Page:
The Power of Habit by Charles Duhigg – Book Review

Book Review of The Power of Habit - Charelle Griffith Reads

When it comes to success, I am a big believer that your habits play a major role in how successful you become. With that in mind, I decided for October PropelHer’s Book Club would discuss The Power of Habit by Charles Duhigg. The Power of Habit claims to help you understand how habits work and with that knowledge you should be able to work out how you can change your habits for the better.

The Power of Habit is broken down into three sections: The Habits of Individuals, The Habits of Success Organizations and The Habits of Societies. My main interest was in The Habits of Individuals as I really wanted to understand how habits work.

According to the book, habits are formed in loops. There is a cue, a routine and a reward. The cue acts as a trigger so every time your body becomes aware of the cue you will automatically follow through with the routine and the reward. Once habits are formed it this process will happen virtually on autopilot. Charles states that “unless you deliberately fight a habit – unless you find new routines – the pattern will unfold automatically”. Now this has consequences good and bad, depending on the habit and a major problem is that “your brain can’t tell the difference between bad and good habits”. Therefore, it is your responsibility to make sure you form good habits.

All habits aren’t created the same. According to Charles, The habits that matter most are the ones that, when they start to shit, dislodge and remake other patterns”. These are called keystone habits and by changing one of those it can have a ripple effect and help you to change other habits. A common keystone habit is exercise. Charles adds that the most important keystone habit is willpower. Before reading the book I had never thought of willpower being a habit so found this point intriguing.

When it comes to changing a habit there is a golden rule – use the same cue, provide the same reward but change the routine in between. Therefore, to change any habit you first need to be aware of what the cue is and what the reward is. Only once you have established those two things will you be able to start changing your bad habits.

Through the book, the AA (Alcoholics Anonymous) society was explored to see how it was able to help people change a very strong habit – drinking alcohol. One of the things researching the AA revealed was that “if you want to change a habit, you must find an alternative routine, and your odds of success go up dramatically when you commit to changing as part of a group”. This reinforces why programmes like Weight Watchers also works. It is another example of where you are changing a habit (eating or exercise), but using the power of committing to the group in order to help you stick to the new habits.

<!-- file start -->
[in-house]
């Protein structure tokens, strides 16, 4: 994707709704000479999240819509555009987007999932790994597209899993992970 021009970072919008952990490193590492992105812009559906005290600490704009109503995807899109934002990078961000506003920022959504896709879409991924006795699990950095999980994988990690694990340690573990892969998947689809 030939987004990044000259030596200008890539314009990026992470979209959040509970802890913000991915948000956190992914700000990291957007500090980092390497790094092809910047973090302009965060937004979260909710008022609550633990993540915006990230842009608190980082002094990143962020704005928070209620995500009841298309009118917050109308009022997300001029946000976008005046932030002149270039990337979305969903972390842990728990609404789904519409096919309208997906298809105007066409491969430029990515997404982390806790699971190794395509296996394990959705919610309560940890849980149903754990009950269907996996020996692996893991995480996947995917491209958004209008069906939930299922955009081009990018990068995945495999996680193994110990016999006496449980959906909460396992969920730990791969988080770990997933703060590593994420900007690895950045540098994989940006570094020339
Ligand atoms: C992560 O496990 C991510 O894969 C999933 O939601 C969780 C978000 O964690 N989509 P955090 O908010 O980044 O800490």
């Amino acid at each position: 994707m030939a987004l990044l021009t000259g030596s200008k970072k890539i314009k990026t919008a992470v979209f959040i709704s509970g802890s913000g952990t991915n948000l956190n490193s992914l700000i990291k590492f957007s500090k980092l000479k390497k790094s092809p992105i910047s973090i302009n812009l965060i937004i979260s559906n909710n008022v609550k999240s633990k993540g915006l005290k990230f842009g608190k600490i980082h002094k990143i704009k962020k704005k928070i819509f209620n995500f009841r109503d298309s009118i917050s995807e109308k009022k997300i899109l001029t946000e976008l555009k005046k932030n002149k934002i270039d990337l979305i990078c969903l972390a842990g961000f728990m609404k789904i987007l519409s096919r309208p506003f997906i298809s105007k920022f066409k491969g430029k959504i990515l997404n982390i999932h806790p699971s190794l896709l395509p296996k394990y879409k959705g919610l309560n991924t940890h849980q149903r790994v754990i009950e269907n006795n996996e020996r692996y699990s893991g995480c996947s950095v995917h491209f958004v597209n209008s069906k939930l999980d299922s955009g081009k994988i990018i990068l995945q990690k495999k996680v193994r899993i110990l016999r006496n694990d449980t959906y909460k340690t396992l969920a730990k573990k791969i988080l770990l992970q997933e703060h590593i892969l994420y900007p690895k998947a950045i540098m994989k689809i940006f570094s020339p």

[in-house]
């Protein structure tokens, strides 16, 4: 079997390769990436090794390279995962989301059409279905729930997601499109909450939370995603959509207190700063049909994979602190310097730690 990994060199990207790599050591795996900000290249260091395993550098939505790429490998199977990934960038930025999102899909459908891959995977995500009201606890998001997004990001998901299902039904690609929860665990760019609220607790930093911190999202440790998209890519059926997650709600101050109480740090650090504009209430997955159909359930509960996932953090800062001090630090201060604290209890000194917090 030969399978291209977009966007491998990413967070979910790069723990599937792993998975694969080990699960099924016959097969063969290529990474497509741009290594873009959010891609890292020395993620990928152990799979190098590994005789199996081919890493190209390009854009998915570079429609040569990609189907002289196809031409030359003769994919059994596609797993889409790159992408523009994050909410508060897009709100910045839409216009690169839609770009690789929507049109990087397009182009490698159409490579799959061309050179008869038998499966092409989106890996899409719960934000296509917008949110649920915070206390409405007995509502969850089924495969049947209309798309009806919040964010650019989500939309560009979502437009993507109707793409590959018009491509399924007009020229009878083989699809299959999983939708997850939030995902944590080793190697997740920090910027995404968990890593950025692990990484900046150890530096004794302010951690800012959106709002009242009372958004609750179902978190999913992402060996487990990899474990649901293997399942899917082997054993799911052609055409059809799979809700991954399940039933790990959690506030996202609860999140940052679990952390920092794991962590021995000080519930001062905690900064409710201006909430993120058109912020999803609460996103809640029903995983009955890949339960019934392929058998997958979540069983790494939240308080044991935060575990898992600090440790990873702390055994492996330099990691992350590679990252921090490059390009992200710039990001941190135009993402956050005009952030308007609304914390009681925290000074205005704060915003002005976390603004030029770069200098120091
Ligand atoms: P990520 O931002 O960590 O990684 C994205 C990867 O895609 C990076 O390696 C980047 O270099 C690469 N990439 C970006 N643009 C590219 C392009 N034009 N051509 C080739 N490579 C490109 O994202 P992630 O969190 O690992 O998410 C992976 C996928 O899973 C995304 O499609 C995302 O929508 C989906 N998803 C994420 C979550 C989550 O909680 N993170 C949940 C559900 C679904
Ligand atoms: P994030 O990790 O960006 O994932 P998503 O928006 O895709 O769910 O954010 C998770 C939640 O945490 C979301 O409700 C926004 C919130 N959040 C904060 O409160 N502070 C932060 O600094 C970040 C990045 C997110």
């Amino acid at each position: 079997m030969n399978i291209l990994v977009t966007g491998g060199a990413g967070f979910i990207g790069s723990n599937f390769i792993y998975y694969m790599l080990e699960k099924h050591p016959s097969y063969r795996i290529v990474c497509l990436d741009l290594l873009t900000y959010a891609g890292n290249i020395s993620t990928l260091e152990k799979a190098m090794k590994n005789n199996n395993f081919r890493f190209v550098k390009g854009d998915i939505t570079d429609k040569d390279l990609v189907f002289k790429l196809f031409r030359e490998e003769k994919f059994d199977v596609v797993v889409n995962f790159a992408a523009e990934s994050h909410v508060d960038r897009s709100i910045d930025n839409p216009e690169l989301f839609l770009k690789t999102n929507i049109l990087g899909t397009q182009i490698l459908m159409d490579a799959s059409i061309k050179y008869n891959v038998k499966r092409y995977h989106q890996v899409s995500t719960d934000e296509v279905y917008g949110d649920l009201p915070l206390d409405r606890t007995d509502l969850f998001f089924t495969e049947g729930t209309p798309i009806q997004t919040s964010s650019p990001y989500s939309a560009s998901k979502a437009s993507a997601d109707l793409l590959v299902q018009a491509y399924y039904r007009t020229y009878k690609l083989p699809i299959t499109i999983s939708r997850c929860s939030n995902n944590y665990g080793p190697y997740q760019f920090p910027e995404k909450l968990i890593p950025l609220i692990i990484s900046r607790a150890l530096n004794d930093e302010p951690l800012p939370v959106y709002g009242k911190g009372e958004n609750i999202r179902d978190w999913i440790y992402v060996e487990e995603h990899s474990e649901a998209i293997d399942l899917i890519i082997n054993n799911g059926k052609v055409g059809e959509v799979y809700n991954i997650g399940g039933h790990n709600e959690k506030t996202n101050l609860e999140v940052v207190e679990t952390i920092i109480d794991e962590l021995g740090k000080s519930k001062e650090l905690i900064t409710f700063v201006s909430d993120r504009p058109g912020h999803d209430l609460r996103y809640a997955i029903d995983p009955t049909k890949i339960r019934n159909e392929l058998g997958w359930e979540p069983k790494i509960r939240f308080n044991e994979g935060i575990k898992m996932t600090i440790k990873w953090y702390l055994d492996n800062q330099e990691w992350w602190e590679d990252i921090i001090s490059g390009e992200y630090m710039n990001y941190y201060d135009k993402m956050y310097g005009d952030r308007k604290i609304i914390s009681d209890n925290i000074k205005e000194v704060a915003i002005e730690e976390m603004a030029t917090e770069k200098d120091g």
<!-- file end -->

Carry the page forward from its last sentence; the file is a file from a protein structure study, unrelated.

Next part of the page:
In The Habits of Societies Charles discusses how the Civil Rights movement happened through the lens of social habits. Apparently, change is created through peer pressure but whilst many people imagine that peer pressure is strongest between close friends that isn’t true. Weak ties are just as important as strong ties. This is partially because with close friends you feel you can let yourself down, embarrass yourself, be truthful etc. Whereas with a weak tie you are much more likely to want to be perceived a certain way.

For a movement to happen there needs to be a number of habits – “They rely on social patterns that begin as the habits of friendship, grow through the habits of communities, and are sustained by new habits the change participants sense of self”. This combination will help a movement to grow to a self-sustaining size where it is bigger than the person who initiated it in the beginning.

 

FINAL THOUGHTS

Overall, I really enjoyed this book. Understanding the science behind the habits was fascinating and helped me to understand how I could change my habits in the future. What surprised me was how much I enjoyed the chapters on successful organizations and societies. I was absolutely fascinated by Chapter 7: How Target Knows What You Want Before You Do and how they could identify from what a woman was buying whether she was pregnant. In one instance before a woman had even told her father. Scary stuff!

I would definitely recommend this book to anyone wanting to understand how habits are formed, how we can change them and how you can use habits to make you more successful in life and business.

 

Like what you read? Leave a comment below.

Want to know more about habits? Why not buy a copy of THE POWER OF HABIT for yourself?

Not a big reader? It is also available on audible – access 30-day free trial here.

 

 

I read The Power of Habit as part of PropelHer’s Book Club. PropelHer’s Book Club is a non-fiction book club, for ambitious women who are committed to reading to support their personal development and professional success. We meet monthly in Covent Garden, London and online. If you would like to join a community of ambitious to read and discuss great books with then come join PropelHer’s Book Club.

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2 Comments

  • Reply
    Matt Hutson
    30th September 2017 at 3:35 am

    Sounds like a great book and I definitely have to go get that as soon as possible. I enjoyed reading your review because you gave a very thorough analysis of ‘The Power of Habit’. I hope to read more soon.

    Thanks,
    Matt

    • Reply
      Charelle Griffith
      9th October 2017 at 12:14 pm

      Hey Matt,

      Glad you liked my review and I definitely think you should check the book out. Especially if you like to understand the science behind humans. I truly found the book fascinating.

      Charelle

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